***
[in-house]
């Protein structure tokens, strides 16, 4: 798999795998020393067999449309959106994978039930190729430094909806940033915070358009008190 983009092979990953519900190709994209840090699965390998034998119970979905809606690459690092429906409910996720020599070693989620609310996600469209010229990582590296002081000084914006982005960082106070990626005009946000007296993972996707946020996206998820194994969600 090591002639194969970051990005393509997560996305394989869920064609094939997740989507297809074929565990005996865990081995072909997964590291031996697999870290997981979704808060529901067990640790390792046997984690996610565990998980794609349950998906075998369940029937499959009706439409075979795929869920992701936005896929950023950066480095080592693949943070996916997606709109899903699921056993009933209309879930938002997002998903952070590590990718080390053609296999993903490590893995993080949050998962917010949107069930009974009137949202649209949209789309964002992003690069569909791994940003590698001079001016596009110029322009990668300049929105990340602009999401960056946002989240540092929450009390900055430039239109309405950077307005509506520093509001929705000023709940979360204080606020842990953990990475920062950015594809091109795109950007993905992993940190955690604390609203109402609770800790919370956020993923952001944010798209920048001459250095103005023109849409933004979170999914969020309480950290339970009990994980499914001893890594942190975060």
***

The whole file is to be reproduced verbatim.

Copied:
[in-house]
């Protein structure tokens, strides 16, 4: 798999795998020393067999449309959106994978039930190729430094909806940033915070358009008190 983009092979990953519900190709994209840090699965390998034998119970979905809606690459690092429906409910996720020599070693989620609310996600469209010229990582590296002081000084914006982005960082106070990626005009946000007296993972996707946020996206998820194994969600 090591002639194969970051990005393509997560996305394989869920064609094939997740989507297809074929565990005996865990081995072909997964590291031996697999870290997981979704808060529901067990640790390792046997984690996610565990998980794609349950998906075998369940029937499959009706439409075979795929869920992701936005896929950023950066480095080592693949943070996916997606709109899903699921056993009933209309879930938002997002998903952070590590990718080390053609296999993903490590893995993080949050998962917010949107069930009974009137949202649209949209789309964002992003690069569909791994940003590698001079001016596009110029322009990668300049929105990340602009999401960056946002989240540092929450009390900055430039239109309405950077307005509506520093509001929705000023709940979360204080606020842990953990990475920062950015594809091109795109950007993905992993940190955690604390609203109402609770800790919370956020993923952001944010798209920048001459250095103005023109849409933004979170999914969020309480950290339970009990994980499914001893890594942190975060």